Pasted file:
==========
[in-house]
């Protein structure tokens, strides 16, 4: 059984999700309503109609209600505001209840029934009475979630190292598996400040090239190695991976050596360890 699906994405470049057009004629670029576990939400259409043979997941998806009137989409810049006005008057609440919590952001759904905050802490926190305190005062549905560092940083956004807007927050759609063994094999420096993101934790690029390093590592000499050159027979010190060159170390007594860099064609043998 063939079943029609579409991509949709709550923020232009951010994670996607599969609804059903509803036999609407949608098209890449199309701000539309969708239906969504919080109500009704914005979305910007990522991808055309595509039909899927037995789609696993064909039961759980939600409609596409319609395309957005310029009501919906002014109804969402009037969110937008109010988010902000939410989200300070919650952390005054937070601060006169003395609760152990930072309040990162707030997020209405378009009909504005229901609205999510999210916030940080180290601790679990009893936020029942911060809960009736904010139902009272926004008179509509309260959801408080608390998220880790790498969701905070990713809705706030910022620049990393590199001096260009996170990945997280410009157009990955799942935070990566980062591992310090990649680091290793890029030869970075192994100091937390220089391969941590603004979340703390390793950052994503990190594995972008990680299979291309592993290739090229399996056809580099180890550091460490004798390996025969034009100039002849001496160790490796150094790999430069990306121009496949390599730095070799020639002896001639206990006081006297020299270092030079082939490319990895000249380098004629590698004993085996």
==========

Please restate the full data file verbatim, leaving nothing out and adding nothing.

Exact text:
[in-house]
């Protein structure tokens, strides 16, 4: 059984999700309503109609209600505001209840029934009475979630190292598996400040090239190695991976050596360890 699906994405470049057009004629670029576990939400259409043979997941998806009137989409810049006005008057609440919590952001759904905050802490926190305190005062549905560092940083956004807007927050759609063994094999420096993101934790690029390093590592000499050159027979010190060159170390007594860099064609043998 063939079943029609579409991509949709709550923020232009951010994670996607599969609804059903509803036999609407949608098209890449199309701000539309969708239906969504919080109500009704914005979305910007990522991808055309595509039909899927037995789609696993064909039961759980939600409609596409319609395309957005310029009501919906002014109804969402009037969110937008109010988010902000939410989200300070919650952390005054937070601060006169003395609760152990930072309040990162707030997020209405378009009909504005229901609205999510999210916030940080180290601790679990009893936020029942911060809960009736904010139902009272926004008179509509309260959801408080608390998220880790790498969701905070990713809705706030910022620049990393590199001096260009996170990945997280410009157009990955799942935070990566980062591992310090990649680091290793890029030869970075192994100091937390220089391969941590603004979340703390390793950052994503990190594995972008990680299979291309592993290739090229399996056809580099180890550091460490004798390996025969034009100039002849001496160790490796150094790999430069990306121009496949390599730095070799020639002896001639206990006081006297020299270092030079082939490319990895000249380098004629590698004993085996």